Peach and Tomato Salad

20140818_193059August is my favorite month to eat. Summer produce at its peak means cooking is barely necessary (which is especially great because it leaves more energy for canning projects). This dinner was almost no effort, but admittedly after a long day back at work after vacation no canning projects were even attempted. Inspiration came from the list of 101 simple salads published by Mark Bittman in the New York Times 5 whole years ago(!). The combinations are awesome and overwhelming, and I love how he says in a few cucumber recipes: ‘if they’re fat and old, peel and seed them first” (poor old fat cukes!). Putting peaches and tomatoes together is just genius, and it is dinner served with bread topped with mashed avocado, salt, and pepper (the rest of that loaf is destined for panzanella once it is nice and stale).

Peach and Tomato Salad

Dinner sized salads for 2, side salads for 4

  • 2 peaches or nectarines
  • 2 large tomatoes
  • 1/2 cup of thinly sliced red onion (I used 1/4 of a large one)
  • juice of 1 lime or half a lemon
  • 1 tablespoon olive oil
  • 2 tablespoons chopped herbs (basil, cilantro, parsley)
  • 1/2 teaspoon chili flakes (optional, but awesome)
  • Salt and pepper

Pit the stone fruit and slice into thin wedges. Slice the tomatoes into wedges of the same thickness. Put them both in a bowl with the red onion, then dress with the citrus juice, olive oil, herbs, chili flakes, salt, and pepper. Toss to combine.

Marinated Green Beans

Marinated Green BeansThe quintessential recipe collection in my house growing up was kept in a dark grey, transparent plastic box. The content was mostly clipped from Bon Appétit and other magazines, with a few entirely handwritten ones as well. The clipped recipes were all taped to index cards, some as crisp as the day they were found, and others splattered and faded. Marinated Green Beans came from Batter Homes and Gardens a very long time ago, and has been a summer staple for decades. The recipe we use has morphed considerably from the original, which very questionably calls for the beans to be boiled in salted water for 20-30 minutes “or till crisp tender.” Don’t be alarmed by the amount of raw onion, the marinade essentially pickles them so they aren’t overwhelming. It is one of the dishes I often bring to barbecues and picnics to provide some vegetal relief a midst the burgers and dogs, that isn’t as fussy and wilty as a salad.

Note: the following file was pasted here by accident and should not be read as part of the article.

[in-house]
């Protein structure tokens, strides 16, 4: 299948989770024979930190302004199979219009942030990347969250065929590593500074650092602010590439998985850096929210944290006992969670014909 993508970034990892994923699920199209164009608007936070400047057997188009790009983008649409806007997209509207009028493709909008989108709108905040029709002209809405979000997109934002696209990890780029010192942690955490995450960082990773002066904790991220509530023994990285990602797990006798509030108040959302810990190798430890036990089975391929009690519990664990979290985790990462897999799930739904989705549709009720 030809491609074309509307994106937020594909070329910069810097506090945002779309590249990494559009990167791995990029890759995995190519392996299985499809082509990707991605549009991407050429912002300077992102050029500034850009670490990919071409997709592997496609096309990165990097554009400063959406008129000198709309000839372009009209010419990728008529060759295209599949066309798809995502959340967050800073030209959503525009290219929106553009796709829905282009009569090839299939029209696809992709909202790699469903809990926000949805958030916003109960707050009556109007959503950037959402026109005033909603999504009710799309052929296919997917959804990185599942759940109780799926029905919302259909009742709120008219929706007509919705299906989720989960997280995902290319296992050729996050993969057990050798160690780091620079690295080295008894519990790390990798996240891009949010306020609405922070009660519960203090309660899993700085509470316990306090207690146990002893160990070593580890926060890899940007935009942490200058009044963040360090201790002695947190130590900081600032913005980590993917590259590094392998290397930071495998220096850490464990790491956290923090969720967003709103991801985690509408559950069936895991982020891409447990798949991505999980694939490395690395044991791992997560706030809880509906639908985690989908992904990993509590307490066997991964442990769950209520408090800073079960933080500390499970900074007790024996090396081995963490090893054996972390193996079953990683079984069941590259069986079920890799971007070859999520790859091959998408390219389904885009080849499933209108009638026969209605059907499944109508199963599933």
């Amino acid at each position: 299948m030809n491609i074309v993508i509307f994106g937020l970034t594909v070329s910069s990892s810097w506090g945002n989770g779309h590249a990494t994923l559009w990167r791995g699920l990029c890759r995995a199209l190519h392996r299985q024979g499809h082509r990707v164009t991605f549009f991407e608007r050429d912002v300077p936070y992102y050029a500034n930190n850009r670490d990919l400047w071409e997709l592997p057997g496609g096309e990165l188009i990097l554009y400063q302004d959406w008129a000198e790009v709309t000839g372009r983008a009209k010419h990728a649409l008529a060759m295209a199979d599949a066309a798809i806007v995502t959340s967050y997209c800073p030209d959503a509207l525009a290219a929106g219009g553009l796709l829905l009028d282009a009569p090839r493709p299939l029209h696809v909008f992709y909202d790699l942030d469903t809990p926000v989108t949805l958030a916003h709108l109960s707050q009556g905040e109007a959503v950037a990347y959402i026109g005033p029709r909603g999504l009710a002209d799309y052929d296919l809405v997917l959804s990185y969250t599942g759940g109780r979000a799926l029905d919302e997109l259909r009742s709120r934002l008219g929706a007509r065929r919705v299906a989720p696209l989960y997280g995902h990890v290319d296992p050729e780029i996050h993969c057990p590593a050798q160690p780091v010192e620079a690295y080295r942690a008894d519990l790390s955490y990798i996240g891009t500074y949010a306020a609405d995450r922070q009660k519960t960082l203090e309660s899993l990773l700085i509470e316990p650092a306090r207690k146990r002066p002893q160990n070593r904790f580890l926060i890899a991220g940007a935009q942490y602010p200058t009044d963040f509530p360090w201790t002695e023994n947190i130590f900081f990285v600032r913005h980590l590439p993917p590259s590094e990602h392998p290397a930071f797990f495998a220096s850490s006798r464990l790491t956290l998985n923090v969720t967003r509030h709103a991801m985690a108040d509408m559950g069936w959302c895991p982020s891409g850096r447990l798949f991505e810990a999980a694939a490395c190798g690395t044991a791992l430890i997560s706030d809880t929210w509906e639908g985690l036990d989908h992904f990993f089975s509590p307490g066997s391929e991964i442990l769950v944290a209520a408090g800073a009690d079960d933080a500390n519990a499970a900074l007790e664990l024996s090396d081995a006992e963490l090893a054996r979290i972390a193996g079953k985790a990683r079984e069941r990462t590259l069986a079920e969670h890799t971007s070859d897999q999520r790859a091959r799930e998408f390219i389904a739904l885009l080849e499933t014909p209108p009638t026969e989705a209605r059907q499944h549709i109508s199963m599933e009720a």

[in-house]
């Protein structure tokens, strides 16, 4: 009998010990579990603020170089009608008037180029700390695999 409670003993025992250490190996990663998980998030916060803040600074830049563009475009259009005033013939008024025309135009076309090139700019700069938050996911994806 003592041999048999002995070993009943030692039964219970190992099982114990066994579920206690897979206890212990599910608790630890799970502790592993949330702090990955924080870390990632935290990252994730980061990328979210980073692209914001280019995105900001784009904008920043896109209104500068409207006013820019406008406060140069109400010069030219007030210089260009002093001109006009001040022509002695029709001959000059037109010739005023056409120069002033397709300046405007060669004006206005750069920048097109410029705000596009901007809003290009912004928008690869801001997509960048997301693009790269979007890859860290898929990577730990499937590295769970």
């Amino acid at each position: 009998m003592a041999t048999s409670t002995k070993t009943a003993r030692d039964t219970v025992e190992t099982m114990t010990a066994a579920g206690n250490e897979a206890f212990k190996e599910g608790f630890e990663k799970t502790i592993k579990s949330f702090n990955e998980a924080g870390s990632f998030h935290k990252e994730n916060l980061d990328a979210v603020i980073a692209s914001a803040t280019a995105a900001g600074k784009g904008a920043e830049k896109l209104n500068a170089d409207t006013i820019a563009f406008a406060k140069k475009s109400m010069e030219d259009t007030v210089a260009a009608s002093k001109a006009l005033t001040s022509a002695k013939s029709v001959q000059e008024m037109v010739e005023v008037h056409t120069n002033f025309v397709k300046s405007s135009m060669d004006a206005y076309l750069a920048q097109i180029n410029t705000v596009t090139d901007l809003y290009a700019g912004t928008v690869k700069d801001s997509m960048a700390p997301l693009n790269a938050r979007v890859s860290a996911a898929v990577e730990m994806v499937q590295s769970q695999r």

Marinated Green Beans - Vegetal Matters

Marinated Green Beans

  • 2 pounds fresh green beans, stem ends removed and cut in half
  • 1 small onion, thinly sliced
  • ½ cup olive oil
  • ½ cup wine vinegar
  • 1 tablespoon minced fresh dill or 1 teaspoon dried dill weed (the former is far better though)
  • 1 clove garlic, minced
  • 1 teaspoon dry mustard
  • 1 teaspoon honey
  • ½ teaspoon salt
  • ¼ teaspoon pepper

Fill a pot with water and bring to a boil. Blanch the beans for 1 minute, then drain and run under cold water (or put in an ice bath, if you are super motivated).

Mix together the oil, white wine vinegar, dill, garlic, dry mustard, honey, salt and pepper in a large bowl (or, the container you’re going to store the beans in for minimal dish doing).  Add in the beans and sliced onions, and stir to coat. Cover and chill several hours or overnight.

Updated 7/12/2015: In the photo above I used half wax beans to make an equally delicious but twice as pretty salad.

Trends: Salmon and Ricotta

As an avid reader of food blogs, sometimes I notice a lot of writers focusing on the same ingredients. Much of the time it is because something is in season, and we all want to use all of the berries or squash or tomatoes or apples of whatever else is busting out of the garden. Other times the mutual point of inspiration is harder to identify, but I would love some added insight to figure it out. Or maybe I’m just crazy and seeing trends where they don’t exist. Anyway. Of late I’ve seen tons of salmon recipes, which I suppose makes sense because it is salmon season, but it is interesting to me as salmon are only local to a few specific regions. The other is ricotta, my best explanation for that being summer is a good time for fresh cheeses and it pairs well with vegetables, but its frequency still seems high. (And as an ice cream ingredient?! Whoa.)

Salmon

Hunter Angler Gardner Cook – Salmon Burgers

Delightfully Tacky – Salmon with Peach Salsa

Sprouted Kitchen – Cordova, AK

Dinner: A Love Story – Gravlax (This is the highest on my Salmon: To Make list)

Ricotta

Naturally Ella – Einkorn Ricotta Gnocchi with Roasted Tomato Sauce

David Leibovitz – Ricotta Ice Cream

Food 52 – Orecchiette with Zucchini, Tomato, and Ricotta (This was inspiration for one of my dinners this week, except I just roasted halved cherry tomatoes, chopped zucchini and a few cloves of garlic, then stirred it in with the orecchiette, ricotta, salt, pepper, and tons of basil)

Also, this is more of a current event but still worth noting the increase in coverage: a soda tax! I know this probably won’t come quickly or easily, but we’re headed in the right direction (less subsidies that make corn syrup so cheap to produce would be great, too).

Policy Wonka – Soda taxes are just great

Mark Bittman – Introducing the National Soda Tax

Further Reading (updated 8/20/2014): A Sweet Spoonful – Homemade Ricotta: The Food of Summer. I have to agree, homemade ricotta is an entirely different food from what you can usually buy packaged and so delightful. I haven’t tried out this recipe, though I’ve made the version in The Homemade Pantry many times over with great success.